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NAMI Virginia Press Releases

Press Release: Mental Health Reform: The missing link is health insurance coverage.
February 26, 2014

 

Statement on Events Involving State Senator Creigh Deeds and Son
November 19, 2013
 Click here for our statement

 


 

National Alliance on Mental Illness (NAMI) Virginia
For Immediate Release
November 10, 2011

Virginia Has Slight Increase in Mental Health Funding for FY 2012, but a Long History of Underfunding Continues; Medicaid is Part of the Squeeze

Virginia increased its spending slightly on mental health care for fiscal year (FY) 2012, according to a national report issued by the National Alliance on Mental Illness (NAMI).  But the $8 million increase represents only a 0.2 percent increase over the previous year.

Unfortunately, an increase of less than one half of one percent isn’t enough to make up for cuts in previous years.

From FY 2009 to FY 2012, Virginia cut an overall total of $37.7 million or 8.9 percent from mental health care.

By comparison, North Dakota, provided the greatest increase proportionally among all the states in its mental health budget (48.1 percent) for the same four year period..

See the full report for state by state data.

Click here to view the full press release.

 

 

 


 

 

National Alliance on Mental Illness (NAMI) Virginia

For Immediate Release                                                            

June 7, 2011                                                                                        

 NAMI Virginia Calls on State Officials to Address Widespread Problem of “Streeting”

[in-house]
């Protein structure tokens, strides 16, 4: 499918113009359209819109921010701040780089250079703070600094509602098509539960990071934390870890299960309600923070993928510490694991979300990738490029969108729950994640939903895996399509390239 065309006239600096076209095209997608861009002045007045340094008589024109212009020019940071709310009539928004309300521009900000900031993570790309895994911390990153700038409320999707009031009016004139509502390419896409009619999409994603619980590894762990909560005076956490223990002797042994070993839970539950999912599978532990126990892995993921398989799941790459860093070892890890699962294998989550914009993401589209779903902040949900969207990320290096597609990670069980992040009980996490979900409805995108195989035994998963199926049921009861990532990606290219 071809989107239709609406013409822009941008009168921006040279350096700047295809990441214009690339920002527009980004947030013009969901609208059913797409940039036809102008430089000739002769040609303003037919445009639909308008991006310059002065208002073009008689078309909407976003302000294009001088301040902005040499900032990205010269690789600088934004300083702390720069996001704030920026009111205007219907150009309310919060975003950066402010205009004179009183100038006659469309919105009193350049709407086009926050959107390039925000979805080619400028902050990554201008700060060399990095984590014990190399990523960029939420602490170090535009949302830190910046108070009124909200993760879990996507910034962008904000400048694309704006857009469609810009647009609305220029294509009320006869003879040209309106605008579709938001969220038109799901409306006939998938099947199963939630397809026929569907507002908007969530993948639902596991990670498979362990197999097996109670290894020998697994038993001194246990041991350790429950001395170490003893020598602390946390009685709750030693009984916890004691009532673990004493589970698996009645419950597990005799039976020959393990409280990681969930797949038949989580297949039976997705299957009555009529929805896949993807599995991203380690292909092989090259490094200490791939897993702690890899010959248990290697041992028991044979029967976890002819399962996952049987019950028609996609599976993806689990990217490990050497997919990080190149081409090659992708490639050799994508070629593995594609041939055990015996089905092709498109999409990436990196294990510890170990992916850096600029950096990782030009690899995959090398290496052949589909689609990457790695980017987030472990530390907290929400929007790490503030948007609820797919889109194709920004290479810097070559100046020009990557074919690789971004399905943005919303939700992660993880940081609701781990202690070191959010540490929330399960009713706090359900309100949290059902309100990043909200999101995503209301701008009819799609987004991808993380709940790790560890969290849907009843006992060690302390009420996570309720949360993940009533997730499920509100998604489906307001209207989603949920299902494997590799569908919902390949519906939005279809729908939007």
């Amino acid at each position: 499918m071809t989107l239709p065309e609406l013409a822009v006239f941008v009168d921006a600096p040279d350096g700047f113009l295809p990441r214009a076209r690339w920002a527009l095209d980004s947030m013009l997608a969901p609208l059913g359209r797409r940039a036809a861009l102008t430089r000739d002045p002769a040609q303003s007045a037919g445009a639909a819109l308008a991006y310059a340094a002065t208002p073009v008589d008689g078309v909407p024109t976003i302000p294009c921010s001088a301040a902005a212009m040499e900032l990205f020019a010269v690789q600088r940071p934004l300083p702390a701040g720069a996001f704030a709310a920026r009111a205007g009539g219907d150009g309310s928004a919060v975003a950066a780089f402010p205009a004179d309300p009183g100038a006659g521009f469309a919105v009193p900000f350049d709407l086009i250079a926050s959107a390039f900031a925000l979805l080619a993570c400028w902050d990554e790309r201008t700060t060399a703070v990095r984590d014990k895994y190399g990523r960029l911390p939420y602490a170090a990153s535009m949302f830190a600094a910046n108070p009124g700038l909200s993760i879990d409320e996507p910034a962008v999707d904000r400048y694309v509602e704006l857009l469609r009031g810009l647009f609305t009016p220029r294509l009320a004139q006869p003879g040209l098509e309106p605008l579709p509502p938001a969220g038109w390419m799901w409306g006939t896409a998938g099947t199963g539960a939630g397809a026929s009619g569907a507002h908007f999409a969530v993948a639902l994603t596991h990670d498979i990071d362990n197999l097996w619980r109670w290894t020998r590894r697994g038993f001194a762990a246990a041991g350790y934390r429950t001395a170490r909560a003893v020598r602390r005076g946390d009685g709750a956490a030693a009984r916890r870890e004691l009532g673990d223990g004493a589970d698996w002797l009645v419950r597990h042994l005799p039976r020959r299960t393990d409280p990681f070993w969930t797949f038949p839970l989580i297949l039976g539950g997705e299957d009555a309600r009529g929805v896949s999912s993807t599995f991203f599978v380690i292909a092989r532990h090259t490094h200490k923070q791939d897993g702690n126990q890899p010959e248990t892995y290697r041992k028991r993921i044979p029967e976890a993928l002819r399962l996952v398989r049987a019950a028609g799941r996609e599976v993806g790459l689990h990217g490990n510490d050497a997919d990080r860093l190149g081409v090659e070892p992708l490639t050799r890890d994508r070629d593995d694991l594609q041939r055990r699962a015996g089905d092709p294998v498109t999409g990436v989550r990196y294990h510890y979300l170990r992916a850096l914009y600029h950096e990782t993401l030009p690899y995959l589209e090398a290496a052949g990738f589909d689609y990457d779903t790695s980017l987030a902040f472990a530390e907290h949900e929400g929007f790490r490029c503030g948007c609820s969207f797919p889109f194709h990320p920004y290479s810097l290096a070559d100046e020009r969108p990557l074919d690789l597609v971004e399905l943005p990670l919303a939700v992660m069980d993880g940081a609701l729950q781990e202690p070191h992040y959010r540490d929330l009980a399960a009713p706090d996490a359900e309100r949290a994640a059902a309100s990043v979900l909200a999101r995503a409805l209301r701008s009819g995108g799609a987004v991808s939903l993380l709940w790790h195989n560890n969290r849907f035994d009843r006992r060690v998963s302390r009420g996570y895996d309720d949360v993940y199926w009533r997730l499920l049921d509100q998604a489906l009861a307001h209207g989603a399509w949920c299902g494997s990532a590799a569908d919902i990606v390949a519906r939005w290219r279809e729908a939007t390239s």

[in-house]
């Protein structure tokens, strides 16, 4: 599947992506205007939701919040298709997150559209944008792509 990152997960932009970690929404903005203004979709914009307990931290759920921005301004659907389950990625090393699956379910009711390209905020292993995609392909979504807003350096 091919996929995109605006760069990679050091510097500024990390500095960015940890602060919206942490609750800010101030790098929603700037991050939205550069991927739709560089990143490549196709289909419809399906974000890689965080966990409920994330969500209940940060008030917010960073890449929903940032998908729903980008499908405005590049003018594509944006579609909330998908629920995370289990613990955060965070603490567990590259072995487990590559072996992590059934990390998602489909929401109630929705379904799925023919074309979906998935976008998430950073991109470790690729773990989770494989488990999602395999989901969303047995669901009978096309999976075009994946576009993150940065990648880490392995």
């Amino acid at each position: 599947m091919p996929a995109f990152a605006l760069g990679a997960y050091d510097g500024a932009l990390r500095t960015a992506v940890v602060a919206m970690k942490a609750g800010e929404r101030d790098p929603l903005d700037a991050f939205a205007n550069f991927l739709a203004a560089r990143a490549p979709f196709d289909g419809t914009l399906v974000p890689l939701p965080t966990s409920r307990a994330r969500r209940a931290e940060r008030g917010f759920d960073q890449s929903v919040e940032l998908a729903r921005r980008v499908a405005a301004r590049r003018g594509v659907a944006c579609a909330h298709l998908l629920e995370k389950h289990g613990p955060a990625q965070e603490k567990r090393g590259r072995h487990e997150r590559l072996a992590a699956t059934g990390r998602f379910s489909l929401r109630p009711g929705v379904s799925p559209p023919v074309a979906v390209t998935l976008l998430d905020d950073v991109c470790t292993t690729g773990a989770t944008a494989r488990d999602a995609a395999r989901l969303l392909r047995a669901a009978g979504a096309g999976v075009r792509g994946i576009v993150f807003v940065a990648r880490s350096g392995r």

Virginia’s Office of the Inspector General’s recently released report contains troubling information about a practice known as “streeting” where persons with serious mental illness are released to the streets, even though they meet the criteria for a Temporary Detention Order (TDO), because of a lack of acute inpatient hospital beds or other acceptable services or treatment that can be provided to the person. The report found that approximately 200 individuals were “streeted” between April 1, 2010 and March 31, 2010 throughout the Commonwealth. Approximately twenty three of Virginia’s forty community services boards acknowledged that “streeting” had occurred in their agencies.

“Families and people in need of acute care services endure difficulty accessing these types of services. It’s a well-known problem that is apparently not being addressed satisfactorily. Letting the situation get to this point makes no sense.” stated Mira Signer, Executive Director of NAMI Virginia, an organization that represents adults and children with serious mental illness and their families. Click here to continue reading the press release

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